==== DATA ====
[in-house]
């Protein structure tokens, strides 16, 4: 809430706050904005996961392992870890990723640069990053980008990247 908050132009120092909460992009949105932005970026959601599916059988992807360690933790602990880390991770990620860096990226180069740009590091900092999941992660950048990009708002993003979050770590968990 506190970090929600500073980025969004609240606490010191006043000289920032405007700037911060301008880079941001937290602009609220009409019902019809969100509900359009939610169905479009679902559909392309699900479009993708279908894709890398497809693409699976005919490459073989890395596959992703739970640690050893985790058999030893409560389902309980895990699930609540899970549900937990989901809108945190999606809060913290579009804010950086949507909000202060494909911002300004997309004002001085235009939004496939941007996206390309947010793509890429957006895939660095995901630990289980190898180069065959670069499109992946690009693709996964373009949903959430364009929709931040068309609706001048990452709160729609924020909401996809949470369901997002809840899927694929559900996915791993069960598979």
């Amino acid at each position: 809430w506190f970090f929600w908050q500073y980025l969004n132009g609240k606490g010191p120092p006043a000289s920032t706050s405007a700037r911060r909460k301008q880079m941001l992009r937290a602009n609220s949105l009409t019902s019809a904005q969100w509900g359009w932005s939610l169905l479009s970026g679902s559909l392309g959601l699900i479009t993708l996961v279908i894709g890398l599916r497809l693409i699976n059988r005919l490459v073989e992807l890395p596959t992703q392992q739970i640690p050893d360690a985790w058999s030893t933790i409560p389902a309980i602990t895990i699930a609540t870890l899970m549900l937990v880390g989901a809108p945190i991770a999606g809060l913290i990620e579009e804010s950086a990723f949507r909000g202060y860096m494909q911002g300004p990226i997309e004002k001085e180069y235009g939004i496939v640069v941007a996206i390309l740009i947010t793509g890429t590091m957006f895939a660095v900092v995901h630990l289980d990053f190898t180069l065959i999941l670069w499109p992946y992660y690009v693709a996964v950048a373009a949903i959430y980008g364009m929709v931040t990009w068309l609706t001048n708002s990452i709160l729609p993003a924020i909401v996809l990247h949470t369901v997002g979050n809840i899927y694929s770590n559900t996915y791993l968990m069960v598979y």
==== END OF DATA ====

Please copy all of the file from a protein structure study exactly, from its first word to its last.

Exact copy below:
[in-house]
């Protein structure tokens, strides 16, 4: 809430706050904005996961392992870890990723640069990053980008990247 908050132009120092909460992009949105932005970026959601599916059988992807360690933790602990880390991770990620860096990226180069740009590091900092999941992660950048990009708002993003979050770590968990 506190970090929600500073980025969004609240606490010191006043000289920032405007700037911060301008880079941001937290602009609220009409019902019809969100509900359009939610169905479009679902559909392309699900479009993708279908894709890398497809693409699976005919490459073989890395596959992703739970640690050893985790058999030893409560389902309980895990699930609540899970549900937990989901809108945190999606809060913290579009804010950086949507909000202060494909911002300004997309004002001085235009939004496939941007996206390309947010793509890429957006895939660095995901630990289980190898180069065959670069499109992946690009693709996964373009949903959430364009929709931040068309609706001048990452709160729609924020909401996809949470369901997002809840899927694929559900996915791993069960598979």
């Amino acid at each position: 809430w506190f970090f929600w908050q500073y980025l969004n132009g609240k606490g010191p120092p006043a000289s920032t706050s405007a700037r911060r909460k301008q880079m941001l992009r937290a602009n609220s949105l009409t019902s019809a904005q969100w509900g359009w932005s939610l169905l479009s970026g679902s559909l392309g959601l699900i479009t993708l996961v279908i894709g890398l599916r497809l693409i699976n059988r005919l490459v073989e992807l890395p596959t992703q392992q739970i640690p050893d360690a985790w058999s030893t933790i409560p389902a309980i602990t895990i699930a609540t870890l899970m549900l937990v880390g989901a809108p945190i991770a999606g809060l913290i990620e579009e804010s950086a990723f949507r909000g202060y860096m494909q911002g300004p990226i997309e004002k001085e180069y235009g939004i496939v640069v941007a996206i390309l740009i947010t793509g890429t590091m957006f895939a660095v900092v995901h630990l289980d990053f190898t180069l065959i999941l670069w499109p992946y992660y690009v693709a996964v950048a373009a949903i959430y980008g364009m929709v931040t990009w068309l609706t001048n708002s990452i709160l729609p993003a924020i909401v996809l990247h949470t369901v997002g979050n809840i899927y694929s770590n559900t996915y791993l968990m069960v598979y």